Considering closing a deal with a handshake instead of a written contract? Don’t do it! It’s very difficult to prove the terms of an oral agreement if differences arise, so don’t take a chance. While some agreements (such as real estate deals and contracts that cannot be completed within one year) must be in writing to be enforceable, you are well-advised to reduce all agreements to writing.

You may be tempted to make an exception for family members. Again, don’t do it! Memories fade over time, and clearly spelling out all obligations in writing will prevent future disagreements and unnecessary strain on family

relationships. Aren’t they tough enough without this additional stress?

While many well-crafted contracts include page after page of fine print and legal jargon, there are certain minimum terms that should be included in even the most basic contracts. Be sure to include:

n The identity of all contracting parties;

n The subject matter of the contract;

n All essential terms and conditions; and,

n Signatures of all parties.

When identifying the parties, it’s a good idea to include full legal names along with complete addresses. Be sure you know who you are dealing with.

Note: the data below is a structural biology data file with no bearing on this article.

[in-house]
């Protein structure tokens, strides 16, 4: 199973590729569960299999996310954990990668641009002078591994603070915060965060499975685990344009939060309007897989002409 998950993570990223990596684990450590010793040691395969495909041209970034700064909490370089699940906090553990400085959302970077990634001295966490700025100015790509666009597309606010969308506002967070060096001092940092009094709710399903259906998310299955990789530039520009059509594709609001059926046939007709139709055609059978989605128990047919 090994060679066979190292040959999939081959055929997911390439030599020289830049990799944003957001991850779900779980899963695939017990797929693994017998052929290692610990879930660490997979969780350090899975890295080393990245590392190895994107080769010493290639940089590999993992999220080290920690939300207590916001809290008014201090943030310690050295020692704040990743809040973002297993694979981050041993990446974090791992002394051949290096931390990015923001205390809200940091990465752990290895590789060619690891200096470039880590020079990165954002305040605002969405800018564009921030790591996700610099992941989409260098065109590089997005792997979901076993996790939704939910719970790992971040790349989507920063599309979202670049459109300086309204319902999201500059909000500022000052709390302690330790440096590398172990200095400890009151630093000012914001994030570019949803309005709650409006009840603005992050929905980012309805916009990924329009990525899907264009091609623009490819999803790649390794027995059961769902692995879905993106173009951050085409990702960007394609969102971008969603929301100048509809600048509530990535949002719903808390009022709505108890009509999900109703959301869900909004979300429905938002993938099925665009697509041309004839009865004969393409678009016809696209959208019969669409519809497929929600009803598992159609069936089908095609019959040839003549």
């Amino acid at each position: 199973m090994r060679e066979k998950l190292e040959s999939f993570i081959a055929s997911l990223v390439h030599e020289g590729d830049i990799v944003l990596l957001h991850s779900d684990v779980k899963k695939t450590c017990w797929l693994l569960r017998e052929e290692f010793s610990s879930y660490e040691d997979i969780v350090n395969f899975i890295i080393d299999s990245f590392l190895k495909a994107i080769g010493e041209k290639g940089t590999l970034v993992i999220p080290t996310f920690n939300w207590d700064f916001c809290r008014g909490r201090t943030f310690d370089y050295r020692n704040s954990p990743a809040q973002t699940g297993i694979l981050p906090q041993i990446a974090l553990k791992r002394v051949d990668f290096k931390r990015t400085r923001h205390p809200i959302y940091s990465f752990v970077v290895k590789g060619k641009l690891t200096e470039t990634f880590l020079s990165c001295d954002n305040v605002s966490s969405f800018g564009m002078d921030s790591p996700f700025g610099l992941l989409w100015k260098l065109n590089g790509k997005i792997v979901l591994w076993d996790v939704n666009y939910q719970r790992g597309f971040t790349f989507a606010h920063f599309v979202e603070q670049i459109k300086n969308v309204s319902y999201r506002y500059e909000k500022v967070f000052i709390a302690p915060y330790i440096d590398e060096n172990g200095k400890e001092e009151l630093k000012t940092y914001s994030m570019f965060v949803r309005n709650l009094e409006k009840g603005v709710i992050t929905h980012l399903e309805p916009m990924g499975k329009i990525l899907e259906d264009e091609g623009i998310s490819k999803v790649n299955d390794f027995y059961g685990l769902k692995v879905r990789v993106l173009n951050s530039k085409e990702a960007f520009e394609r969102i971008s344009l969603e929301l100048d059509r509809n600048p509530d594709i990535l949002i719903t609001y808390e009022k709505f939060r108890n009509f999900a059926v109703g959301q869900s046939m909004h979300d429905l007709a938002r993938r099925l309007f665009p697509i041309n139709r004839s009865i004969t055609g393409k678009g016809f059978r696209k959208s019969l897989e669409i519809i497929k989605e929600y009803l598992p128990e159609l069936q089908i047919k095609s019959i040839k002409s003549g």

If the other party is not personally known to you, don’t be afraid to require proof of identification. Be very detailed when describing the subject matter of the agreement. If you are selling real estate, include both the street address and the legal description. When renting a house, be sure to specify what is included with the residence, who can live there, and what alterations the renter is permitted to make. Is it the whole house or just the first floor? Are

there appliances?

Perhaps the most time will be spent determining what contract conditions should be included. Reduce all promises by either party to writing. Be specific and consider alternative outcomes. Spell out the total monetary obligations along with the expected time and manner of payment. Think about what will happen if either party defaults. Must the defaulting party pay the others’ attorney fees if you have to sue to enforce the contract? How – and where - will disputes be resolved (through mediation, in court, and in what state or county)? Bottom line: If you want a contract term to be enforceable, put it in writing!

Don’t forget to include the signatures of all parties. This means if Dad is helping Junior buy your house on contract, make sure Dad signs as guarantor. Likewise, when renting to more than one tenant, require all to sign the lease. In order to legally bind someone to the terms of the contract, you need their signature acknowledging their understanding and agreement thereto. It also makes sense to require all parties to sign in your presence or to have signatures notarized to avoid issues regarding authenticity.

There are lots of form contracts available online as well as software kits.

Be aware though that one size does not fit all. Each situation is unique, and your contract may benefit from a different approach than your neighbor’s. Consider consulting with your attorney to be sure that you are fully protected and comply with Indiana law.

Always remember that you get what you pay for, and that includes free legal advice!

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